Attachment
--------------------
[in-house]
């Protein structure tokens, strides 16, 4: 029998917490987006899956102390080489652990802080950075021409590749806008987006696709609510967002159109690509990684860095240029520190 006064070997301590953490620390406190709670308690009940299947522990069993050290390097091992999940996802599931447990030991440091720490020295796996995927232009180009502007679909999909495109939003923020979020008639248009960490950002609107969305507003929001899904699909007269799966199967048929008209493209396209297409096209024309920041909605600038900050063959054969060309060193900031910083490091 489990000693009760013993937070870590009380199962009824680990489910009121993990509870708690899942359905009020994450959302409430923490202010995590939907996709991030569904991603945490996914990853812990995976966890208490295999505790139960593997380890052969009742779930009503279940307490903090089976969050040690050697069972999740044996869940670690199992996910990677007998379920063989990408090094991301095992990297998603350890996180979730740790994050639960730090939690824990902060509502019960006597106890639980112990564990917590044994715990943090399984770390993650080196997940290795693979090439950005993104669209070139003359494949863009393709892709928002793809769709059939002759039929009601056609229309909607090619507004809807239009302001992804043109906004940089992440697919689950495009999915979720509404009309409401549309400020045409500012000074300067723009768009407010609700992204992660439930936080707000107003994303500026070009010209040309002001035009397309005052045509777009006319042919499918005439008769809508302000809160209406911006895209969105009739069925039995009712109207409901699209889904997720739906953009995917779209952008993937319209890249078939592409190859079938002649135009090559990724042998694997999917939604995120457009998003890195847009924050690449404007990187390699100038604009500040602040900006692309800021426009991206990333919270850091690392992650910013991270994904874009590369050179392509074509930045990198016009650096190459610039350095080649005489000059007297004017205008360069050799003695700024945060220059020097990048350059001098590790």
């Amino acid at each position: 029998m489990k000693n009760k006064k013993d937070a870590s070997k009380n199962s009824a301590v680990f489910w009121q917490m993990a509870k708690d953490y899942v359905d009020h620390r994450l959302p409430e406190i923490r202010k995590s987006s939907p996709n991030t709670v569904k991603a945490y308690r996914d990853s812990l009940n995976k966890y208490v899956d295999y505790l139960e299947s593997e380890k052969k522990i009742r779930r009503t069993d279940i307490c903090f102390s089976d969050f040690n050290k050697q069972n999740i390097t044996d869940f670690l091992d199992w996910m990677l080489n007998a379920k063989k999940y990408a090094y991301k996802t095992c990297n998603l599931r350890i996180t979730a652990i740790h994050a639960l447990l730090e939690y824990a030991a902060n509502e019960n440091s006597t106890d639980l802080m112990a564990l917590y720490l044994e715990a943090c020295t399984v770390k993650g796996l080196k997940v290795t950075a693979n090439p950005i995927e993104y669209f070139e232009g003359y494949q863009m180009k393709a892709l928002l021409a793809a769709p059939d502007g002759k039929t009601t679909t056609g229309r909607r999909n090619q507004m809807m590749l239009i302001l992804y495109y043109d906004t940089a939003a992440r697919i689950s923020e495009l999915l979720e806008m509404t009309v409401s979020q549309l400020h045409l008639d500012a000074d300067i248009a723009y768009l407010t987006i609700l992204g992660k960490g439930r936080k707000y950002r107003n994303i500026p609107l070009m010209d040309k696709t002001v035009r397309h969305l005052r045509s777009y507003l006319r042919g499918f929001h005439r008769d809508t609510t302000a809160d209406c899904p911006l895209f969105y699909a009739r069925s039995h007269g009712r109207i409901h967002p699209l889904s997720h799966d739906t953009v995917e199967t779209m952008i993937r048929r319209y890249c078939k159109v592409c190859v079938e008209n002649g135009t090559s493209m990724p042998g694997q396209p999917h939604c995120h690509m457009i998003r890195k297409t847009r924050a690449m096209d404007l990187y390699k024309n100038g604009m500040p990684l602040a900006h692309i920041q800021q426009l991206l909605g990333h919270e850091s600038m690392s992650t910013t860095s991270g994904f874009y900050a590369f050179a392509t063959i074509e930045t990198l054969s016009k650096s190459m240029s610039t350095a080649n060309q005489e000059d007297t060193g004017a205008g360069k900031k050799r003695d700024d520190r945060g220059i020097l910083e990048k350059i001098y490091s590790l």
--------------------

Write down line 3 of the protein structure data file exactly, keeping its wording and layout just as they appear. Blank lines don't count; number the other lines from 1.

């Amino acid at each position: 029998m489990k000693n009760k006064k013993d937070a870590s070997k009380n199962s009824a301590v680990f489910w009121q917490m993990a509870k708690d953490y899942v359905d009020h620390r994450l959302p409430e406190i923490r202010k995590s987006s939907p996709n991030t709670v569904k991603a945490y308690r996914d990853s812990l009940n995976k966890y208490v899956d295999y505790l139960e299947s593997e380890k052969k522990i009742r779930r009503t069993d279940i307490c903090f102390s089976d969050f040690n050290k050697q069972n999740i390097t044996d869940f670690l091992d199992w996910m990677l080489n007998a379920k063989k999940y990408a090094y991301k996802t095992c990297n998603l599931r350890i996180t979730a652990i740790h994050a639960l447990l730090e939690y824990a030991a902060n509502e019960n440091s006597t106890d639980l802080m112990a564990l917590y720490l044994e715990a943090c020295t399984v770390k993650g796996l080196k997940v290795t950075a693979n090439p950005i995927e993104y669209f070139e232009g003359y494949q863009m180009k393709a892709l928002l021409a793809a769709p059939d502007g002759k039929t009601t679909t056609g229309r909607r999909n090619q507004m809807m590749l239009i302001l992804y495109y043109d906004t940089a939003a992440r697919i689950s923020e495009l999915l979720e806008m509404t009309v409401s979020q549309l400020h045409l008639d500012a000074d300067i248009a723009y768009l407010t987006i609700l992204g992660k960490g439930r936080k707000y950002r107003n994303i500026p609107l070009m010209d040309k696709t002001v035009r397309h969305l005052r045509s777009y507003l006319r042919g499918f929001h005439r008769d809508t609510t302000a809160d209406c899904p911006l895209f969105y699909a009739r069925s039995h007269g009712r109207i409901h967002p699209l889904s997720h799966d739906t953009v995917e199967t779209m952008i993937r048929r319209y890249c078939k159109v592409c190859v079938e008209n002649g135009t090559s493209m990724p042998g694997q396209p999917h939604c995120h690509m457009i998003r890195k297409t847009r924050a690449m096209d404007l990187y390699k024309n100038g604009m500040p990684l602040a900006h692309i920041q800021q426009l991206l909605g990333h919270e850091s600038m690392s992650t910013t860095s991270g994904f874009y900050a590369f050179a392509t063959i074509e930045t990198l054969s016009k650096s190459m240029s610039t350095a080649n060309q005489e000059d007297t060193g004017a205008g360069k900031k050799r003695d700024d520190r945060g220059i020097l910083e990048k350059i001098y490091s590790l």